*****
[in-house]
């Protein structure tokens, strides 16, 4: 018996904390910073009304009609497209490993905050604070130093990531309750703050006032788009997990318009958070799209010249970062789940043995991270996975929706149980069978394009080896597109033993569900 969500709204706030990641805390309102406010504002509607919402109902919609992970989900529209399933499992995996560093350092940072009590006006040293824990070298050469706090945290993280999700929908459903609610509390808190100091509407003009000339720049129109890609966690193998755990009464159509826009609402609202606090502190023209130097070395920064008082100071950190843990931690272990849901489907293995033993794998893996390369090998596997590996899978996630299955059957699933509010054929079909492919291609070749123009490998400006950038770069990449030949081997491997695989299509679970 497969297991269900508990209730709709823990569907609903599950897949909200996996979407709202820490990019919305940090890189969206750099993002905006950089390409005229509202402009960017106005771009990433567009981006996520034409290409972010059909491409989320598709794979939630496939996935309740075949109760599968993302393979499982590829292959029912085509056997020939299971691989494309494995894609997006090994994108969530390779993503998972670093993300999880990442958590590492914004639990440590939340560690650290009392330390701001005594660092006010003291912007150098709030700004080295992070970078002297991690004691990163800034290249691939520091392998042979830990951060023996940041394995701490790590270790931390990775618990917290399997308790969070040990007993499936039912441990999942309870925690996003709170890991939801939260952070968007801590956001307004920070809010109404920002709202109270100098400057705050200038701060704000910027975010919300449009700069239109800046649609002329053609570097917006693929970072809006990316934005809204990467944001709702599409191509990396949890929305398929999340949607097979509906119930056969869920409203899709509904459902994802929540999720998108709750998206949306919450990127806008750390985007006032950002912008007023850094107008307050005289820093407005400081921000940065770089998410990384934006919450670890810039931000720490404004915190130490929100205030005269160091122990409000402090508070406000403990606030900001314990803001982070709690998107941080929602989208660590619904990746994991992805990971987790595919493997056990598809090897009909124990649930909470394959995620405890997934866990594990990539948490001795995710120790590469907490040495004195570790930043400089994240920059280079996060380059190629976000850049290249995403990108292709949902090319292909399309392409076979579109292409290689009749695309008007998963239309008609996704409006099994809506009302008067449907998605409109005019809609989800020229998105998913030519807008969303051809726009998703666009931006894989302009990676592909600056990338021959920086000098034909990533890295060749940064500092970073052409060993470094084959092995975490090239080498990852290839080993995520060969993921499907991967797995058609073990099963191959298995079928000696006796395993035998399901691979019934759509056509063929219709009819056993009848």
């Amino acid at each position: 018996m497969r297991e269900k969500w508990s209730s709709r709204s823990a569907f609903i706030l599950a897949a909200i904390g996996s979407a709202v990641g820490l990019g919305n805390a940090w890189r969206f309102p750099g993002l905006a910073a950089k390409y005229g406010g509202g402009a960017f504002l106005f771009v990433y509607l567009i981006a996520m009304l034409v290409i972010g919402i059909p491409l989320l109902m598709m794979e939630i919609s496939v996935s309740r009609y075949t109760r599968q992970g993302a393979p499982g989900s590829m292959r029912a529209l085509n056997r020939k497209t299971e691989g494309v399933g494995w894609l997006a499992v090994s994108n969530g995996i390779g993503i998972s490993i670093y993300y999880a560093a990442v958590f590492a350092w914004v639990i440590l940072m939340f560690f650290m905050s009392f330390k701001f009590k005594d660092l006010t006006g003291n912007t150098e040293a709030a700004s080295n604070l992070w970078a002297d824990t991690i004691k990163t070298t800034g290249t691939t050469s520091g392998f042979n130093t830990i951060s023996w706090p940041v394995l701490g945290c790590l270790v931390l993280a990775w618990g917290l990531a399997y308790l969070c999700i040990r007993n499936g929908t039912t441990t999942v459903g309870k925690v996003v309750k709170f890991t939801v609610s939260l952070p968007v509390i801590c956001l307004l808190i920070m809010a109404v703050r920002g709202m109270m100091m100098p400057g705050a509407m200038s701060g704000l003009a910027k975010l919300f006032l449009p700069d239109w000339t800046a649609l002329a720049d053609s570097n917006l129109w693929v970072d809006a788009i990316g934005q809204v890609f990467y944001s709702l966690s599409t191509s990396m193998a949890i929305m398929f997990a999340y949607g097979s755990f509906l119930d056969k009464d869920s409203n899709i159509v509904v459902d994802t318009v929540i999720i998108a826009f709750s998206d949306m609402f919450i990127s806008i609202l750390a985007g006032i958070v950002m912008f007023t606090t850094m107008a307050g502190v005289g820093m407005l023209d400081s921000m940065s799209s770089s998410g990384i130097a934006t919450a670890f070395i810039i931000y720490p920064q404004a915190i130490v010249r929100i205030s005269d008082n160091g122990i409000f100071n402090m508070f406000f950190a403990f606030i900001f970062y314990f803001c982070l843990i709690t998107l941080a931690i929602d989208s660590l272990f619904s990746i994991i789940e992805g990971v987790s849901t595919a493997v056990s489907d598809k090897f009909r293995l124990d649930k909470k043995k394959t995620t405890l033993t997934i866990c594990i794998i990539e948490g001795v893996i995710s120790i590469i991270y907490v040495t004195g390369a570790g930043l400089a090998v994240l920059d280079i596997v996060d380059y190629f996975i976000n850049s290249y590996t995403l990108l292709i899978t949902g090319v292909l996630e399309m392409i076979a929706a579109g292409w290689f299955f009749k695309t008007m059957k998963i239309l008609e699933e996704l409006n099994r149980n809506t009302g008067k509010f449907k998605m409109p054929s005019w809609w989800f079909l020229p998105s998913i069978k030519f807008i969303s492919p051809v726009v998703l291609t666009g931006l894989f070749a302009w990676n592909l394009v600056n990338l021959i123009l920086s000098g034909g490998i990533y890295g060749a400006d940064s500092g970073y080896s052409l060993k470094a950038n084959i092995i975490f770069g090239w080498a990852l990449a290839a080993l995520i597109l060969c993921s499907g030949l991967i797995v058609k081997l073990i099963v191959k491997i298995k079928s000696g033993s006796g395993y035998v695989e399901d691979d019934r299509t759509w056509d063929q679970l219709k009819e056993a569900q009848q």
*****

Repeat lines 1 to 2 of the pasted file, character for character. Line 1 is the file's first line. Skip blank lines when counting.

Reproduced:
[in-house]
């Protein structure tokens, strides 16, 4: 018996904390910073009304009609497209490993905050604070130093990531309750703050006032788009997990318009958070799209010249970062789940043995991270996975929706149980069978394009080896597109033993569900 969500709204706030990641805390309102406010504002509607919402109902919609992970989900529209399933499992995996560093350092940072009590006006040293824990070298050469706090945290993280999700929908459903609610509390808190100091509407003009000339720049129109890609966690193998755990009464159509826009609402609202606090502190023209130097070395920064008082100071950190843990931690272990849901489907293995033993794998893996390369090998596997590996899978996630299955059957699933509010054929079909492919291609070749123009490998400006950038770069990449030949081997491997695989299509679970 497969297991269900508990209730709709823990569907609903599950897949909200996996979407709202820490990019919305940090890189969206750099993002905006950089390409005229509202402009960017106005771009990433567009981006996520034409290409972010059909491409989320598709794979939630496939996935309740075949109760599968993302393979499982590829292959029912085509056997020939299971691989494309494995894609997006090994994108969530390779993503998972670093993300999880990442958590590492914004639990440590939340560690650290009392330390701001005594660092006010003291912007150098709030700004080295992070970078002297991690004691990163800034290249691939520091392998042979830990951060023996940041394995701490790590270790931390990775618990917290399997308790969070040990007993499936039912441990999942309870925690996003709170890991939801939260952070968007801590956001307004920070809010109404920002709202109270100098400057705050200038701060704000910027975010919300449009700069239109800046649609002329053609570097917006693929970072809006990316934005809204990467944001709702599409191509990396949890929305398929999340949607097979509906119930056969869920409203899709509904459902994802929540999720998108709750998206949306919450990127806008750390985007006032950002912008007023850094107008307050005289820093407005400081921000940065770089998410990384934006919450670890810039931000720490404004915190130490929100205030005269160091122990409000402090508070406000403990606030900001314990803001982070709690998107941080929602989208660590619904990746994991992805990971987790595919493997056990598809090897009909124990649930909470394959995620405890997934866990594990990539948490001795995710120790590469907490040495004195570790930043400089994240920059280079996060380059190629976000850049290249995403990108292709949902090319292909399309392409076979579109292409290689009749695309008007998963239309008609996704409006099994809506009302008067449907998605409109005019809609989800020229998105998913030519807008969303051809726009998703666009931006894989302009990676592909600056990338021959920086000098034909990533890295060749940064500092970073052409060993470094084959092995975490090239080498990852290839080993995520060969993921499907991967797995058609073990099963191959298995079928000696006796395993035998399901691979019934759509056509063929219709009819056993009848």